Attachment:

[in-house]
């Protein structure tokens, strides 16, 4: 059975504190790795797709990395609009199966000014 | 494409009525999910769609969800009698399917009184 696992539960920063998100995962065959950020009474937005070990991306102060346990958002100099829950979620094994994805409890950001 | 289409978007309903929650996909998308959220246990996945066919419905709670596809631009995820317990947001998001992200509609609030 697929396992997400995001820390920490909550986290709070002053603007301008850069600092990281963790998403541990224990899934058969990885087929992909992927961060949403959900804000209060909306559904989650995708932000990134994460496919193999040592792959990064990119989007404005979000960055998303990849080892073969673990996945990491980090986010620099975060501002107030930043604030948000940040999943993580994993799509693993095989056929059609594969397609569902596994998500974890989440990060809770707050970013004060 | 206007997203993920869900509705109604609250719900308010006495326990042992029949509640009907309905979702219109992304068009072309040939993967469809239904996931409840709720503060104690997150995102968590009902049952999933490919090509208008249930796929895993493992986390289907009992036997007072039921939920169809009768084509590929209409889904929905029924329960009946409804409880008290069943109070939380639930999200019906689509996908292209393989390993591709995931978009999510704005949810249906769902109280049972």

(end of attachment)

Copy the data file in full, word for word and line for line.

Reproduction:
[in-house]
């Protein structure tokens, strides 16, 4: 059975504190790795797709990395609009199966000014 | 494409009525999910769609969800009698399917009184 696992539960920063998100995962065959950020009474937005070990991306102060346990958002100099829950979620094994994805409890950001 | 289409978007309903929650996909998308959220246990996945066919419905709670596809631009995820317990947001998001992200509609609030 697929396992997400995001820390920490909550986290709070002053603007301008850069600092990281963790998403541990224990899934058969990885087929992909992927961060949403959900804000209060909306559904989650995708932000990134994460496919193999040592792959990064990119989007404005979000960055998303990849080892073969673990996945990491980090986010620099975060501002107030930043604030948000940040999943993580994993799509693993095989056929059609594969397609569902596994998500974890989440990060809770707050970013004060 | 206007997203993920869900509705109604609250719900308010006495326990042992029949509640009907309905979702219109992304068009072309040939993967469809239904996931409840709720503060104690997150995102968590009902049952999933490919090509208008249930796929895993493992986390289907009992036997007072039921939920169809009768084509590929209409889904929905029924329960009946409804409880008290069943109070939380639930999200019906689509996908292209393989390993591709995931978009999510704005949810249906769902109280049972």